Church of Our Lady of the Angels, in
the presence of a * large audience of
Immediately after the ceremony Mr.
and Mrs. Burnea and the wedding party
were driven to the home of the oride's
parents on Date street, which was taste
fully decorated With lilies and carnations.
A bountiful wedding supper was enjoyed
and congratulations offered. Following is
a list of the guests.
Mr. and Mrs. Sepulveda, Mr, and Mrs.
0. Bryan, Mr. and Mrs. Booth. Mr. and
Mrs. Forell, Mr. and Mrs. G. F. Hodg
man, Mr. and Mrs. P. Eternal, Mr. and
Mrs. Sepulveda, Mr. and Mrs. Tucker,
Mr. and Mrs. W. O. Sepulveda. Mr. and
Mrs. Scott, Mesdames Armstrong, F.
<■< in per, Woodthorpe, Hover, Woods, W.
Bailey, Misses Bauche't, Moreno, Sepul
veda, EstUdUlo, Uassagane. Bernard, S.
Sepulveda,Messrs. Duffy, Domingo, Sepul
veaa.Gurtett, Redican, Bperson, Bauouet.
Visalia Wants the Road
A rousing railroad meeting was held at
Visalia yesterday afternoon in the interests
of San Joaquin Valley road. Jt was attend
ed by people from all over the county. A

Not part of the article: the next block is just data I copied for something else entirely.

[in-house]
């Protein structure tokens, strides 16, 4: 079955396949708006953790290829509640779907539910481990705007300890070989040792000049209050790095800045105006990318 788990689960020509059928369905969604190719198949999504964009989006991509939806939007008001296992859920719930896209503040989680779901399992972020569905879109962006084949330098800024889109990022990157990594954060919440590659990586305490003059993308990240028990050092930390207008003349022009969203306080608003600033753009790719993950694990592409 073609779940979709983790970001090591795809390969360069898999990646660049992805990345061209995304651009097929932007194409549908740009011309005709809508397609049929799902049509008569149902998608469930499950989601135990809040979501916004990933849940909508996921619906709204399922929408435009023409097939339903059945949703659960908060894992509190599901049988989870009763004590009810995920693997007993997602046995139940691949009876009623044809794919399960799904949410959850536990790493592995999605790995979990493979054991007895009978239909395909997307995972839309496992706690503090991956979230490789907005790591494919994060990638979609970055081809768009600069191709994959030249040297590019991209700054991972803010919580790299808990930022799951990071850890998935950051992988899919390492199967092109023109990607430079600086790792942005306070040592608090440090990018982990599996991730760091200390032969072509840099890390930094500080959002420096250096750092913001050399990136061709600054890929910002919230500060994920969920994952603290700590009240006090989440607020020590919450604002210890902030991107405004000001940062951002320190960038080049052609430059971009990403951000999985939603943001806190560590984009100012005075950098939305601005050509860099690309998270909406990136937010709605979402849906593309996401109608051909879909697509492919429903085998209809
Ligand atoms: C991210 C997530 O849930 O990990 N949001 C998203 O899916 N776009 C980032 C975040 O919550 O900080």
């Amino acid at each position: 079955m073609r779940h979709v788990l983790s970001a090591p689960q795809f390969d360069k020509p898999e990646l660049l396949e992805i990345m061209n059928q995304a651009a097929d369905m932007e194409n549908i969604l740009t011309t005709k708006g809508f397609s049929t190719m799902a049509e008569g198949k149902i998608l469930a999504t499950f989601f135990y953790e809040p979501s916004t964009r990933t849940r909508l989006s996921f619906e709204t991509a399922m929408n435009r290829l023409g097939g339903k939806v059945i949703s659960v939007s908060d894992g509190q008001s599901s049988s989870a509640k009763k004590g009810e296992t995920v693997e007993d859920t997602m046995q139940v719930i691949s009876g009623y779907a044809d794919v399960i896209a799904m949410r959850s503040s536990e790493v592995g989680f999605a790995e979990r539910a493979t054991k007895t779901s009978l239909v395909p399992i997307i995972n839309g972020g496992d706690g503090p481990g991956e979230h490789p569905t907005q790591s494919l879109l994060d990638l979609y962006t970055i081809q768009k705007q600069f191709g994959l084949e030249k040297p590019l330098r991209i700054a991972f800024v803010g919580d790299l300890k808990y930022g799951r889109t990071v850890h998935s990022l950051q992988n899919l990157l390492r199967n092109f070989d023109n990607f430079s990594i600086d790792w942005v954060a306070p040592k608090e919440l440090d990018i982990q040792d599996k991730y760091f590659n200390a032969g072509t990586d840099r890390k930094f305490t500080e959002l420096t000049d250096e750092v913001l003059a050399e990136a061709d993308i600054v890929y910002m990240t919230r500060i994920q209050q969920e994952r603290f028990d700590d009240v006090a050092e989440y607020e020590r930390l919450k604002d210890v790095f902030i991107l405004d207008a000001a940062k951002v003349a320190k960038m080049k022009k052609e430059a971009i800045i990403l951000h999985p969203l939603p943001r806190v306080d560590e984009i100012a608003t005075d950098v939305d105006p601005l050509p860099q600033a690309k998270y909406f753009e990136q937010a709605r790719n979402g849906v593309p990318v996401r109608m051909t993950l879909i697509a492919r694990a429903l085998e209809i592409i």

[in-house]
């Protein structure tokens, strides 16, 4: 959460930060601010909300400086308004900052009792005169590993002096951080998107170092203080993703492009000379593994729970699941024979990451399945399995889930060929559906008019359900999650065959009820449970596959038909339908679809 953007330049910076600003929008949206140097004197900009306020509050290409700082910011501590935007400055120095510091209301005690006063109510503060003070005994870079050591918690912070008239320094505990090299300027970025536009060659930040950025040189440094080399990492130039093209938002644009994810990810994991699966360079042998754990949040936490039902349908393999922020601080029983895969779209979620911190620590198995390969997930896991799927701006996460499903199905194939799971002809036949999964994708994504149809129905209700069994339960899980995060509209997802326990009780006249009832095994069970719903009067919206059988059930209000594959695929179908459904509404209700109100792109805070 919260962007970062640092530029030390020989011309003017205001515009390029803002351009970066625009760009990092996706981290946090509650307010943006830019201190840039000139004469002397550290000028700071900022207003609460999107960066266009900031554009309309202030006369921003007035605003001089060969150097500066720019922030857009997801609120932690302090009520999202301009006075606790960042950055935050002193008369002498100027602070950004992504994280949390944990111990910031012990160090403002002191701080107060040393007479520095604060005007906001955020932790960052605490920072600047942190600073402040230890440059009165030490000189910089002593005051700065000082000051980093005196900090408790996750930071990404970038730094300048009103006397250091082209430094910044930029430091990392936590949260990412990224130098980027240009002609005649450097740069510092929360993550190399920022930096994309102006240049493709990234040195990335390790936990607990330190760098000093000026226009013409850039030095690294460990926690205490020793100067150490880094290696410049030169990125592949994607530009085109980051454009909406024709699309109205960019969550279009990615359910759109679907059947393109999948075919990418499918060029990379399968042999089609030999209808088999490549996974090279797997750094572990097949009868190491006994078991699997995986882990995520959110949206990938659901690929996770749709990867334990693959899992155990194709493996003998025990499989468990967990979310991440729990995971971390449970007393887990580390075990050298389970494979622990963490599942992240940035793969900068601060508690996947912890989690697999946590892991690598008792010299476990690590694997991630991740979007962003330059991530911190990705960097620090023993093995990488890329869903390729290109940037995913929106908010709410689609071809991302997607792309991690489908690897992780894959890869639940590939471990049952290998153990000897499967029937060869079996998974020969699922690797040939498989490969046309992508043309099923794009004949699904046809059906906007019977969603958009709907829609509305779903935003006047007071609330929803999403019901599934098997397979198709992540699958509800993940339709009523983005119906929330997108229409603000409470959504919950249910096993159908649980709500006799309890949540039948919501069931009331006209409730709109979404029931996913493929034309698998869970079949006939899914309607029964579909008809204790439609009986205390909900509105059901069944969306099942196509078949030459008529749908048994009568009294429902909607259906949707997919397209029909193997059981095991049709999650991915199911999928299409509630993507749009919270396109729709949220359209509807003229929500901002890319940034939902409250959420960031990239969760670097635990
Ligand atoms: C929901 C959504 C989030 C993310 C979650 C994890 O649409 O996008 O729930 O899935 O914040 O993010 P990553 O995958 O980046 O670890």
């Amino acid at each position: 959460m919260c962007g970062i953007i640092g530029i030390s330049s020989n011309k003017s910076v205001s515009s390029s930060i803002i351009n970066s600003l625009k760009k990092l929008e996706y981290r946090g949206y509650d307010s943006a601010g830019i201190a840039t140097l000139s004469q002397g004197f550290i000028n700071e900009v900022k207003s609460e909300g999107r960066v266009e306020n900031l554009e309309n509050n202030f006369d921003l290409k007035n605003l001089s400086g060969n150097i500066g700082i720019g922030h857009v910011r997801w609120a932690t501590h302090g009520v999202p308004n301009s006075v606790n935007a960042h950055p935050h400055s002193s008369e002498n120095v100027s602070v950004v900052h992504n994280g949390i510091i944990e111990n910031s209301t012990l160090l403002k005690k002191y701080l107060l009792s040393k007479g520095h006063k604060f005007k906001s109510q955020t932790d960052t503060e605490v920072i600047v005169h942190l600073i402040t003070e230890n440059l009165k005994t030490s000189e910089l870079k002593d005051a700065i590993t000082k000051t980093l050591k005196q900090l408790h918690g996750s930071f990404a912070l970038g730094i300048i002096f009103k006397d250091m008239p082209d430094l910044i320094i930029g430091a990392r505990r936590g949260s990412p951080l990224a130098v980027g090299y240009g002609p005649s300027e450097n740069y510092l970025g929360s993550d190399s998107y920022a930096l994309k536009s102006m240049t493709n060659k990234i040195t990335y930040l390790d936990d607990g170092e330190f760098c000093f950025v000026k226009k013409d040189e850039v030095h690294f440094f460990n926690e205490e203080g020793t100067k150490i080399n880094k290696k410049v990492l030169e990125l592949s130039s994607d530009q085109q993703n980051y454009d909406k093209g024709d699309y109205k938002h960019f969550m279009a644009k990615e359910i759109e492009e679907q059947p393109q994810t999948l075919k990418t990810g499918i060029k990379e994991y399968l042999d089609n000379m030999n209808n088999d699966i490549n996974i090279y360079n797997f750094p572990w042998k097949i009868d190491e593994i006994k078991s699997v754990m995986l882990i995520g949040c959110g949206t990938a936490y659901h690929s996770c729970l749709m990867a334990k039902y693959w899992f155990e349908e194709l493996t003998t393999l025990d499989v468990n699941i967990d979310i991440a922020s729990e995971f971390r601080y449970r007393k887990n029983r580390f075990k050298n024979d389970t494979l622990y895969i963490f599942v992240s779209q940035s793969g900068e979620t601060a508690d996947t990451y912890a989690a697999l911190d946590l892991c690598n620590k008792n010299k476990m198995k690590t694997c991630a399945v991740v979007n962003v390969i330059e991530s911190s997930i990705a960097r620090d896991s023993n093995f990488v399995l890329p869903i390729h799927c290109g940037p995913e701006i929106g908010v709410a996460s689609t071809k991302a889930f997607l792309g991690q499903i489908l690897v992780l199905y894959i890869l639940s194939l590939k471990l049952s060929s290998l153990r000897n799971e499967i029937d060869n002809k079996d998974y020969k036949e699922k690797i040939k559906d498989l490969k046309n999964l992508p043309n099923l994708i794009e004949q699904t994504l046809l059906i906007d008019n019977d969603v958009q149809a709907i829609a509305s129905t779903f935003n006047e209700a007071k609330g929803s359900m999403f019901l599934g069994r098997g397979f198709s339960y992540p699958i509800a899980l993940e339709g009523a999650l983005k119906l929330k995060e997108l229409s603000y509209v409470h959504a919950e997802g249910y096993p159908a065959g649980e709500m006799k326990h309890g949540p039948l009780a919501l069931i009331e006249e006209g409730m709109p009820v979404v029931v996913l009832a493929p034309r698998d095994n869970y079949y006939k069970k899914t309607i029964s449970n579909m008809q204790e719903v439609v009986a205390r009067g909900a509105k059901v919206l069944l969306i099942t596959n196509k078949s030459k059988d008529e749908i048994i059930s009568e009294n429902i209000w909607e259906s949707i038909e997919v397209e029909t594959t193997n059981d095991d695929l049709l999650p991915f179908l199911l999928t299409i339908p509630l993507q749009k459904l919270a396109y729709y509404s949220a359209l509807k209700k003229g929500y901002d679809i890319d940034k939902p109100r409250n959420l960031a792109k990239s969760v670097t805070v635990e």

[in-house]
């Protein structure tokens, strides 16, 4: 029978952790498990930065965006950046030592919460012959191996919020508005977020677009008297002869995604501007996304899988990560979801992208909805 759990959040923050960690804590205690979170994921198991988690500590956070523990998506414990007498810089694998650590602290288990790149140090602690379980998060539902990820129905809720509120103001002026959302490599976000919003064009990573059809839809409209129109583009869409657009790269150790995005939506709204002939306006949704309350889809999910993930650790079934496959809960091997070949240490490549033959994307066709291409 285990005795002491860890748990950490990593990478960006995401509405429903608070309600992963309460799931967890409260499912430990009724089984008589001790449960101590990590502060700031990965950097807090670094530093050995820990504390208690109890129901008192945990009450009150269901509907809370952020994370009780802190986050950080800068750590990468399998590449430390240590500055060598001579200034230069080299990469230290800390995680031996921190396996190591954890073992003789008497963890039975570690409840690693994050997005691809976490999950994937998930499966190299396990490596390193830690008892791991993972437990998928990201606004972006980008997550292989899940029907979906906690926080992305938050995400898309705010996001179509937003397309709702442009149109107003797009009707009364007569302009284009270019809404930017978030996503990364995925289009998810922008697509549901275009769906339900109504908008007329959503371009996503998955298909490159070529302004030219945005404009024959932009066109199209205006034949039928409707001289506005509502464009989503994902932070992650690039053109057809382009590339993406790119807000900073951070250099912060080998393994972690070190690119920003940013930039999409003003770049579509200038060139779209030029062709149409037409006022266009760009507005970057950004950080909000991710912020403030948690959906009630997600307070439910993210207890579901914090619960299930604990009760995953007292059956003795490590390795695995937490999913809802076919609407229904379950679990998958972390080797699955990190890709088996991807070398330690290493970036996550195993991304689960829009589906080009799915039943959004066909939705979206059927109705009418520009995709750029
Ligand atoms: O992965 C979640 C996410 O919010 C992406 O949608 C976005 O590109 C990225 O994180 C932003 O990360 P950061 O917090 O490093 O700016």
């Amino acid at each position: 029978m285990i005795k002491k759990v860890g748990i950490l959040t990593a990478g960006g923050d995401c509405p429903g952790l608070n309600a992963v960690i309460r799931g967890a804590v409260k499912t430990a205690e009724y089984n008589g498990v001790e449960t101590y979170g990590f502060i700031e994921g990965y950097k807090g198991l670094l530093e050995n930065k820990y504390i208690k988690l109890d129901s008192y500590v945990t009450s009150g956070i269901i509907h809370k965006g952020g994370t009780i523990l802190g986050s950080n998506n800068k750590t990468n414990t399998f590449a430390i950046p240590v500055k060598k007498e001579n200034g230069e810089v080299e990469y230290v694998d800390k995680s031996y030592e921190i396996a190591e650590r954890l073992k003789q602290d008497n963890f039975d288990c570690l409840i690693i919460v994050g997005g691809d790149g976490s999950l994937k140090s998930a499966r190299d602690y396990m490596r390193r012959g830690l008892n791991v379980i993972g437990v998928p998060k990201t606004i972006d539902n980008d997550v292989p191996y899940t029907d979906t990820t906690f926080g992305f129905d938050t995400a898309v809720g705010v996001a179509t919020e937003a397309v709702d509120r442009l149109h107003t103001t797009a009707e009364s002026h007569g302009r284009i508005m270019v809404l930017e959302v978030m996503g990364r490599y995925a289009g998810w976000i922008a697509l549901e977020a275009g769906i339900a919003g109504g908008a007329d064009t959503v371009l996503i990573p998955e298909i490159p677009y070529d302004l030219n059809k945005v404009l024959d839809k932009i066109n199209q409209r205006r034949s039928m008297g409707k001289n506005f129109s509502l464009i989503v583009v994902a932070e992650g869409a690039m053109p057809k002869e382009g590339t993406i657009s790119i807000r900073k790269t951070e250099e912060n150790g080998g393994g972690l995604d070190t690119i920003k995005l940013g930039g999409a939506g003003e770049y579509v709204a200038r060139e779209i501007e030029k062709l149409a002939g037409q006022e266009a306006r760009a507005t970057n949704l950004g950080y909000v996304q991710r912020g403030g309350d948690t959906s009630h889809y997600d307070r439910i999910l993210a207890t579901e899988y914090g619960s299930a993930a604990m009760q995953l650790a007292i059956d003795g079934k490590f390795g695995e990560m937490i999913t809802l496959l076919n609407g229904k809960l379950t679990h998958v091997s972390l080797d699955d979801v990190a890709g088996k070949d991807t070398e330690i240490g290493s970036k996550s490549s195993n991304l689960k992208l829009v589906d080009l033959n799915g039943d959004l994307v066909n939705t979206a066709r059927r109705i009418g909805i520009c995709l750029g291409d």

subscription list was circulated and $15,*
000 raise rin a few hours. It is expected
to raise $76,000 in this city at most, be
sides securing rights ol way, giving depot
sites, etc. A railroad meeting was also
held at Woodvilte yesterday evening.
Meetings will be held* every place in the
county within tho next lew wcks.
To Reorganize a Bank
Washington, Feb. 23.—Authority has
been granted to Marville \V. Cooper and
his associates to reorganize the Standard
National Hank of New York city.
The La Grandee and Southern Pacilics
will cross bats today at 1 p. m. on the
First street grounds. The batteries are:
La Grandest. Neath and Henry; Southern
Pacilics, Hood and Saley. The Maier and
Zobeleins and East Sides will nlay at 3
p. m. Batteries—-Maier and Zobeleins,